The situation is the same in contemporary times. The anonymous article Why does God allow suffering? realistically comments on the craftiness of the devil.Through the spiritual blindness and ignorance Satan has foisted off on the world, he is the instigator of incalculable suffering. He has blinded humanity to the reason for our existence. He has deceived humans into believing that his way-the way of selfishness and sin-is better than obedience to God’s commands. Regrettably, humanity has fallen prey to Satan’s ploys, not realizing the ultimate grief that sin brings (2003, 4).Jesus, however, was neither ignorant, nor spiritually blind. As Fitch observes, “that our Lord recognized the presence, the malignity, the hostility and the undying enmity of an evil one whom he called the devil, is unmistakable” (1967, 51). When Simundson observed that “there are times when it is a help to recognize that there is an evil force that wants us to suffer” (1980, 147), he is acknowledging the responsibility of the devil as a source of human suffering.Man’s responsibility in sufferingAlthough the devil is to be blamed, man has freewill and also made a deliberate choice. In the account of Genesis 3, God turned to the woman and said “I will greatly increase your pains in childbearing; with pain you will give birth to children…” (Gen. 3:16). To the man, God said that “because you listened to your wife and ate from the tree I commanded you, ‘You must not eat of it’, cursed is the ground because of you” (Gen.3:17). But why has that anything to do with one’s suffering today? Suffering originated in the Garden of Eden. It exists simply because of sin. The book of Genesis tells us of the beginnings of sin, sorrow and suffering – the origin of our separation from God. Adam’s sin was his deliberate choice. Christians erroneously believe that he was deceived but Paul, by divine inspiration informs us otherwise : “And Adam was not the one deceived; it was the woman who was deceived…” (I Tim.2:14). In other words, the man made a very deliberate choice to disobey. It is in this sense that Epp noted – “examine many of your (sufferings) and you will find your name stamped on them as the manufacturer” (1970, 23). A deduction from the above quotation is that man is responsible for most of what he suffers.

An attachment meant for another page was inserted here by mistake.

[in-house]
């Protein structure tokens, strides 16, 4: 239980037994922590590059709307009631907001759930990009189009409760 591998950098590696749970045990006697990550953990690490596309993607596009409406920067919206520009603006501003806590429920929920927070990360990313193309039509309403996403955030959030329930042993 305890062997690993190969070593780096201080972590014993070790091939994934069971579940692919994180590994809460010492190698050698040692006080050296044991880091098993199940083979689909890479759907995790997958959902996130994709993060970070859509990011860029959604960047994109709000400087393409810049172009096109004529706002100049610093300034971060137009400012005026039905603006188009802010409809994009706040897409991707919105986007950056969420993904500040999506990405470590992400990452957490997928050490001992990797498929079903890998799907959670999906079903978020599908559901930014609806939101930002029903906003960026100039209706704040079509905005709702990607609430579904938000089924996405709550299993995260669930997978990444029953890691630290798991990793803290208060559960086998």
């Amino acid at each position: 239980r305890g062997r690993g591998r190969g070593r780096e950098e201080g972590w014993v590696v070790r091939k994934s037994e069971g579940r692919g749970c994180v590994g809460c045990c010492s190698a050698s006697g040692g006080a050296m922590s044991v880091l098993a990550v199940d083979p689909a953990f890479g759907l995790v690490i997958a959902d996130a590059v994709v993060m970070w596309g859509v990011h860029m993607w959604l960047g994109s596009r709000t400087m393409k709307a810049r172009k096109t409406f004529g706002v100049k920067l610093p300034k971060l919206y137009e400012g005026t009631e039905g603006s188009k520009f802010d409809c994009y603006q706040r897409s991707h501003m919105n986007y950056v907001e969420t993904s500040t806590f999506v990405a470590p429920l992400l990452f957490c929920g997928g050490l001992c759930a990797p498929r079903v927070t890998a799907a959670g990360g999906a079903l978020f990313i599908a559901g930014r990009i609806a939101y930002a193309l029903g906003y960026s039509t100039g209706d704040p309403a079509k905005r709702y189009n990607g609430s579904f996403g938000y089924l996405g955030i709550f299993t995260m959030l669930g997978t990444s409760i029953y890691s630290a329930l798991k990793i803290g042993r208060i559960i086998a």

To apportion the responsibility of each source of suffering by quantifying it could be another useful or relevant study entirely. However, a wrong assumption is that every suffering is deserved. The law of retribution is hereby challenged. Job, for instance, was singled out not because he was bad but simply because he was good. It would be unfair to charge Job with lack of humility for the Bible categorically states that “there is no one on earth like him; he is blameless and upright, a man who fears God and shuns evil” (Job 1:8).A realistic question is, are there connections between sin and suffering? Certain expressions of liberal religious and secular thought tried very hard to dismiss the connection. In some ways, it was both understandable and right to question this relationship since forms of Christian orthodoxy had the connection all too explicit. This belief that suffering is punishment for sin, inflicted by God whose punishment begins already in this life, “is firmly rooted in almost all the forms of empirical Christianity” (Hall, 1986,76). Airiohuodion believes that “the disciples of Jesus held the same view like the friends of Job that suffering is as a result of some personal sin on the part of the sufferer or victim” (1996, 15). This explains why they were curious and asked, “Rabbi, who sinned, this man or his parents, that he was born blind?” (John 9:2). Even though these disciples recognized the theological debate whether an individual, immediate ancestors or even the human race could be blamed for suffering, it would appear as if it is normal to assume that suffering is a result of someone’s sin. Jesus’ reply is worth analyzing. He noted that “neither this man nor his parents sinned…” (John 9:3a). Such a response by Jesus could be seen as a very “clear denial… that we should assume that every example of suffering is a direct result of sin, either by the individual (as in Ezekiel 18 and elsewhere) or by the ancestors of the afflicted person (as in Deuteronomy 5:9-10 and elsewhere)” (Simundson 1980,128).Throughout the history of mankind and even today, man’s freedom of choice means that he is also responsible for his actions. In the world today, “one may choose to smoke at an early age. He may think that it affects no one but himself. Sadly though, its effects are seen by everyone who breathes the smoke – the smoker and the non-smoker” (Northrop 2004, 3). There are many non-smokers dying today because of friends, relatives, and loved ones who smoke. The spread of AIDS knows no boundaries. Innocent people of all races and nationalities are being killed by this dreaded disease. They are not homosexuals, intravenous illegal drug users or promiscuous. They are innocent – often babies. They are guiltless victims of the poor decisions made by others. Through the evil intentions of one man, Adolf Hitler, millions of Jews lost their lives. The effects of his brutality are still felt nearly fifty years after the Second World War. The physical scars can still be seen. The mental scars can still be heard. Since there is nothing new under the sun, it has always been that the innocent suffers because of the decisions of others. The blood of righteous Abel still cries out. Wicked Cain’s decision to murder affected not only innocent Abel but Cain’s descendants.The above discussion shows that the problem of human pain and suffering could also lie in man himself. Decisions made in the past to disobey God are still been made today. For instance, a family can suffer when a careless father spends his monthly salary on alcohol. A promiscuous individual may contact AIDS. Man’s decisions of the past affect us today and man’s decisions today will affect man in the future. When man makes poor decisions, man becomes man’s own worst enemy!God’s hand in sufferingAlthough God did not initiate suffering, He normally plays a very important role in it. Genesis 3, the rest of the Bible and human history down to the present day, all record God intervening, punishing for disobedience and allowing suffering for a meaningful purpose. The antagonism between man and the snake is used to symbolize the outcome of the ongoing struggle between God and the evil one, a battle which is played out in the hearts of mankind. The offspring of the woman would eventually crush the head of the serpent, a promise fulfilled in Christ’s victory over Satan.A response from God is to cause people to suffer as a result of sin. He is a God that “punishes the children for the sin of the fathers to the third and fourth generations…” (Gen. 20:5). How did Miriam suffer from leprosy? Did God approve of the stoning of Achan? Why did Israel lose a battle after Achan’s sin? Can anyone argue otherwise that God was not punishing Israel for the act of one man? When Korah, Dathan and Abiram rebelled in Numbers 16, was it not God Himself who put down the rebellion? The above biblical examples clearly show that God could cause people to suffer as a result of wrongdoing. Concluding his discussion on the topic Why do Christians suffer?, Gould admonishes that “it would be good for us to know that many times we suffer because of our wrongdoing” (1980, 28).Although Clarkson agrees that “God may send suffering into the lives of His children” (1983, 78), the position expressed is that it is for disciplinary training and chastisement. The researcher supports this line of reasoning since God, as a loving Father, clearly sees the end from the beginning, and seeks to turn His children away from their waywardness into His paths of righteousness and peace. He knows the awful end of the ways of man and the eternal blessedness of His.Amy Carmichael comments on different aspects of human suffering in some of her books. In so doing, she casts a meaning and purpose on even the severest difficulties of life which is strengthening as well as enlightening. She forcefully argues that “if we are to be God’s knights we must learn to go through flirts of arrows, and so the teaching which was set on fashioning warriors, not weaklings, often dealt with this” (Carmichael n.d., 129). Furthermore, she observes that the belief that no earthly father goes on chastising a loving child is misleading :